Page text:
What does this F# code look like in Erlang – Part 3 of N

Yan Cui

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Throwing Exceptions

In F#, you can define a custom exception type by creating a type that inherit from System.Exception or using the lightweight exception syntax to define them with the same syntax as discriminated unions.

You can throw exceptions in F# using the raise keyword or using failwith or failwithf:

exception MyExceptionA

exception MyExceptionB of string

let exThrower (isA : bool option) =

    match isA with

    | Some(true) -> raise MyExceptionA

    | Some(false) -> raise <| MyExceptionB("Blah Blah")

    | _ -> raise <| new System.Exception()

    | _ -> failwith "Not a valid input"

Erlang also has a number of different exception types, the most common ways to raise an exception in Erlang is via:

  • error(Reason) – terminates the current process and includes a stack trace.
  • exit(Reason) – similar to errors, but does not return the stack trace.
  • throw(Reason) – throws exceptions that the caller can be expected to handle, also used as a way to return from deep recursion.

1> throw("Blah Blah").

** exception throw: "Blah Blah"

2> error(boo).

** exception error: boo

3> exit(foo).

** exception exit: foo

 

Catching Exceptions

In F#, you can implement a try-catch block using the try-with keywords, and it’s really easy to use pattern matching to make handling multiple types of exceptions really easy.

Borrowing from the wonderfully humorous example from Learn you some Erlang for great good! here’s how it’ll look in F#:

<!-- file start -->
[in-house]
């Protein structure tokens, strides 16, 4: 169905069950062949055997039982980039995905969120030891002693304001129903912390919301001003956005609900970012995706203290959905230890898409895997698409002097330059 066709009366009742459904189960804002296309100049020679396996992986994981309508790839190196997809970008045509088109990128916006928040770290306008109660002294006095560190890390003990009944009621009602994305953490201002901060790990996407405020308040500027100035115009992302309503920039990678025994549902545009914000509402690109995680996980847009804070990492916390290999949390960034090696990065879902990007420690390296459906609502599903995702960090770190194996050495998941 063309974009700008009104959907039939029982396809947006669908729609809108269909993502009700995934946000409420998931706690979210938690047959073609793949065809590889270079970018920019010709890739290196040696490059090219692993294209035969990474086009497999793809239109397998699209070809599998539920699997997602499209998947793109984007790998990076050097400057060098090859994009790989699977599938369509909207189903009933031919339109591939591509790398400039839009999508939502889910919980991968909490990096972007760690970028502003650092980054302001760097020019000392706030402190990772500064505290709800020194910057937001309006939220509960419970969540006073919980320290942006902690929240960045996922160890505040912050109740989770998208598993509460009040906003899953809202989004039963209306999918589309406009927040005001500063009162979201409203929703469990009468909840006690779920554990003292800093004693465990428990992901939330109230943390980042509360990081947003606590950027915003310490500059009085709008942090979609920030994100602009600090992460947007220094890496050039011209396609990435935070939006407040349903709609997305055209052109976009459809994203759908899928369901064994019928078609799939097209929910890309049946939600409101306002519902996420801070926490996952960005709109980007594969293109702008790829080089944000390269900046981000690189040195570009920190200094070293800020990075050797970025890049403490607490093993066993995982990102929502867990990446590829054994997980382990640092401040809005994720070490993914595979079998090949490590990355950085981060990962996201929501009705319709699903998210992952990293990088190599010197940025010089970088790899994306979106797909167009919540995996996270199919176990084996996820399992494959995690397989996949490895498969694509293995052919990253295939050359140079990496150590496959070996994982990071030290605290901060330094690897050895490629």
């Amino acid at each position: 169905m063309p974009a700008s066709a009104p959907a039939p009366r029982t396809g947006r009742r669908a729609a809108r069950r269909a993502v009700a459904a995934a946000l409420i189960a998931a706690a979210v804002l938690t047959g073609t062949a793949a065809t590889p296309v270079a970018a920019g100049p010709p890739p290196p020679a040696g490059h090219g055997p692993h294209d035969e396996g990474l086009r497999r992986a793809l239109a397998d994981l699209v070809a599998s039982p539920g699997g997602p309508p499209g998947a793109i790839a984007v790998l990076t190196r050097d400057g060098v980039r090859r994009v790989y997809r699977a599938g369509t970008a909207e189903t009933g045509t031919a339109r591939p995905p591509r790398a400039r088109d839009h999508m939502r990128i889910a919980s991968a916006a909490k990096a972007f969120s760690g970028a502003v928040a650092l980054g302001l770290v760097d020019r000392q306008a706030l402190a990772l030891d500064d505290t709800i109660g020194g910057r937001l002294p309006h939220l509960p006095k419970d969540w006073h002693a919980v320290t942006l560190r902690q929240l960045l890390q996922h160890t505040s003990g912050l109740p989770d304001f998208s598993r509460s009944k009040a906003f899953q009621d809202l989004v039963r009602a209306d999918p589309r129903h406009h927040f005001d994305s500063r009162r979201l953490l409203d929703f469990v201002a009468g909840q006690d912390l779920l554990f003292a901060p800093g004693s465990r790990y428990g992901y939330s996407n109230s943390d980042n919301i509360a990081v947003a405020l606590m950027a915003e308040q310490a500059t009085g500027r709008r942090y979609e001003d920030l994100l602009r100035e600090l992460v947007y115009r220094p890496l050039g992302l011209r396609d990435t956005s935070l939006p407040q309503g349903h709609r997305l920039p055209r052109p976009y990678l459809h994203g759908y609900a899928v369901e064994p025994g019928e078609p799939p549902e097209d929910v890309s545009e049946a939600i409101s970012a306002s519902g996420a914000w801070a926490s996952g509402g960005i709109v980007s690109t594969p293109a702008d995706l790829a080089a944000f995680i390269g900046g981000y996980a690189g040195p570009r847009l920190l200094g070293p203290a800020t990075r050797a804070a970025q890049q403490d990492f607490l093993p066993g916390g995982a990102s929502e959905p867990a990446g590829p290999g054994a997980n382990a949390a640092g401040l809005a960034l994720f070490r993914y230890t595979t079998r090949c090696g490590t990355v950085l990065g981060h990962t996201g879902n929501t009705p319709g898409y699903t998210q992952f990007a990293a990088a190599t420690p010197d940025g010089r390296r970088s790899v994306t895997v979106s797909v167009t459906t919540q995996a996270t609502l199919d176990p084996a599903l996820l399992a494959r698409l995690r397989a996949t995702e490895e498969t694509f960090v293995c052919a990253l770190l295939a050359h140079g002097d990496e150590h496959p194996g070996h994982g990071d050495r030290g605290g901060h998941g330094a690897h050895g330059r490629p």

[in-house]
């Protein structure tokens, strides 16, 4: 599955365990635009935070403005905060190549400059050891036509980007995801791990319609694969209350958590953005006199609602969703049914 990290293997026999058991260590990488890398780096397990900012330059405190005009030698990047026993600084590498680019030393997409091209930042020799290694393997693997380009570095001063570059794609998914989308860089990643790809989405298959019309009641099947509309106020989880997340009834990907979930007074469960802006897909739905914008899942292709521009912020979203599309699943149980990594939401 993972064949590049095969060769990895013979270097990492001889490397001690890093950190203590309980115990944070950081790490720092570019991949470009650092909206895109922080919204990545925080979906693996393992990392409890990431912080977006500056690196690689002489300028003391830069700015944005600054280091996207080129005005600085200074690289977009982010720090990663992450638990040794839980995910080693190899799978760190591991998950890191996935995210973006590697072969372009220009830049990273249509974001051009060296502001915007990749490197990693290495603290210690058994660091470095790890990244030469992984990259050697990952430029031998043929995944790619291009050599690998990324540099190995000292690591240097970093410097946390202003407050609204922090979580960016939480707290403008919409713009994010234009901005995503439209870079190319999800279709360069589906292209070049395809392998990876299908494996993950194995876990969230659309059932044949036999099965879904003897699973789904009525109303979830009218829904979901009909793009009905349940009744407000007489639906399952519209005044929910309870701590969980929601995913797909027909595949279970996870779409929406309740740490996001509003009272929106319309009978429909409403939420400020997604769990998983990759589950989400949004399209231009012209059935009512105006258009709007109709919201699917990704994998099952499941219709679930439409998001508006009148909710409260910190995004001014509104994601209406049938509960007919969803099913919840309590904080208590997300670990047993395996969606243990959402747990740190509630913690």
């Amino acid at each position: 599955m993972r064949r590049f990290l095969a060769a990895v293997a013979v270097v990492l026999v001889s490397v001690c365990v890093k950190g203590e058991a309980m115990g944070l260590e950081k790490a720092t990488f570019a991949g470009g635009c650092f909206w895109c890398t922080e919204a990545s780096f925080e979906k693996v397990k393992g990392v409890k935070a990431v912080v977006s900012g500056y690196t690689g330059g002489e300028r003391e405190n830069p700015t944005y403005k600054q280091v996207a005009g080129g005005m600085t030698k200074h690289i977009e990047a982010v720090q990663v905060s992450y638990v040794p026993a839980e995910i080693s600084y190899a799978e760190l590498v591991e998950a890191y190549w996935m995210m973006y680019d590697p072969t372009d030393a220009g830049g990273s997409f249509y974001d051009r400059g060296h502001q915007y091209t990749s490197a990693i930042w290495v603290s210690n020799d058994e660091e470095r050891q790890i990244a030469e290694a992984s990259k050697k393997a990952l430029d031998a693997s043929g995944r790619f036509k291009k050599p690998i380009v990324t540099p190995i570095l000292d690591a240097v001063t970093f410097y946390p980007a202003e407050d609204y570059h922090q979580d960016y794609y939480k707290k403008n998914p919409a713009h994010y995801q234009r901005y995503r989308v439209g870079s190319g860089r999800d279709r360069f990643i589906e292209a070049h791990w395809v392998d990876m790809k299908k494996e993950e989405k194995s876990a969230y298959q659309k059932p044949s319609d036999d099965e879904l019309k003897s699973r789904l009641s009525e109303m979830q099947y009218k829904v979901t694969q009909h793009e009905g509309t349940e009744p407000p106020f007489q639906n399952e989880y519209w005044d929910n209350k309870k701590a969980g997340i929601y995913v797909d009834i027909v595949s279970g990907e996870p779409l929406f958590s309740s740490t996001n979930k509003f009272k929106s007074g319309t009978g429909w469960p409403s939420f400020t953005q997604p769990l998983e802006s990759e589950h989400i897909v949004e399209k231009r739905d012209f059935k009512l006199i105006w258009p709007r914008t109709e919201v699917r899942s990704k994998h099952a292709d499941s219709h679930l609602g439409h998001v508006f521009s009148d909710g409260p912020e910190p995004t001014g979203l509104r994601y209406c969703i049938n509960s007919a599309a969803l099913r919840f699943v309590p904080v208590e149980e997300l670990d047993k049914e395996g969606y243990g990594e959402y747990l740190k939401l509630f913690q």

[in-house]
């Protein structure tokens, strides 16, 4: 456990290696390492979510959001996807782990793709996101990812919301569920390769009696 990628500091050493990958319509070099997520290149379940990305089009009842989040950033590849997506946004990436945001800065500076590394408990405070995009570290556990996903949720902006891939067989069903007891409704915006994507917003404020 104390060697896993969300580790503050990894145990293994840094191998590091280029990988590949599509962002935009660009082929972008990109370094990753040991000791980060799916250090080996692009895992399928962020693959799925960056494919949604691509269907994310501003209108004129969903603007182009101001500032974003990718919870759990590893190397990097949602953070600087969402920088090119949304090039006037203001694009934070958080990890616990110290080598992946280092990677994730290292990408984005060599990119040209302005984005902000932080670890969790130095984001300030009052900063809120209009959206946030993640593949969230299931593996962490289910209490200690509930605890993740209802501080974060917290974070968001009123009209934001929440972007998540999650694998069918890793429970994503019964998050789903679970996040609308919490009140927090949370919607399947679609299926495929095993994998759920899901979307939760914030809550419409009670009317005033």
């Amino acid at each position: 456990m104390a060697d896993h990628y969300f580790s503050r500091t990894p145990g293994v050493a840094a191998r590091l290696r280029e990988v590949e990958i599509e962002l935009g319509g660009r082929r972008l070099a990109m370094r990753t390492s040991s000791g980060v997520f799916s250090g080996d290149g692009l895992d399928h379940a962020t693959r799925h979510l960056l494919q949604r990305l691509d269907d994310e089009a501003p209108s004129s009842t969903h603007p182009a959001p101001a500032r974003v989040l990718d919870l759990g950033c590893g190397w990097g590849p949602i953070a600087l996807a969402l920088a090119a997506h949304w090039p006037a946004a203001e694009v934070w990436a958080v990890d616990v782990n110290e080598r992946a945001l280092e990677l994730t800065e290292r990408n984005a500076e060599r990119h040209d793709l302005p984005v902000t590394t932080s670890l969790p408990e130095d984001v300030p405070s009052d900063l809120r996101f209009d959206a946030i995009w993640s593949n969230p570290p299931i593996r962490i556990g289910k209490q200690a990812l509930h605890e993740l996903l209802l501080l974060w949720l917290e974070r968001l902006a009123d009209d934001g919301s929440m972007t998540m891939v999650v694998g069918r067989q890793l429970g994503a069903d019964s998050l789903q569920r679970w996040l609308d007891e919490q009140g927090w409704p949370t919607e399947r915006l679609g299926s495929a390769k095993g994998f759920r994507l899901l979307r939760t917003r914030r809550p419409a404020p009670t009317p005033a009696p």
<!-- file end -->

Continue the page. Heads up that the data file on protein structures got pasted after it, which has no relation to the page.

In Erlang, the syntax is surprisingly similar:

 

Another thing to keep in mind is that whilst F# has try-with and try-finally blocks there is no equivalent of C#’s try-catch-finally block. In Erlang the try-catch-finally block looks like this:

black_knight(Attack) when is_function(Attack, 0) –>

    try Attack() of

        _ -> "None shall pass."

    catch

        throw:slice   -> "It is but a scratch.";

        error:cut_arm -> "I’ve had worse.";

        exit: cut_leg -> "Come on you pansy!";

        _:_             -> "Just a flesh wound."

    after

        io:format("Attack finished…~n", [])

    end.

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2 thoughts on “What does this F# code look like in Erlang – Part 3 of N”

  1. Pingback: What does this F# code look like in Erlang – Part 2 of N | theburningmonk.com

  2. Pingback: What does this F# code look like in Erlang – Part 1 of N | theburningmonk.com

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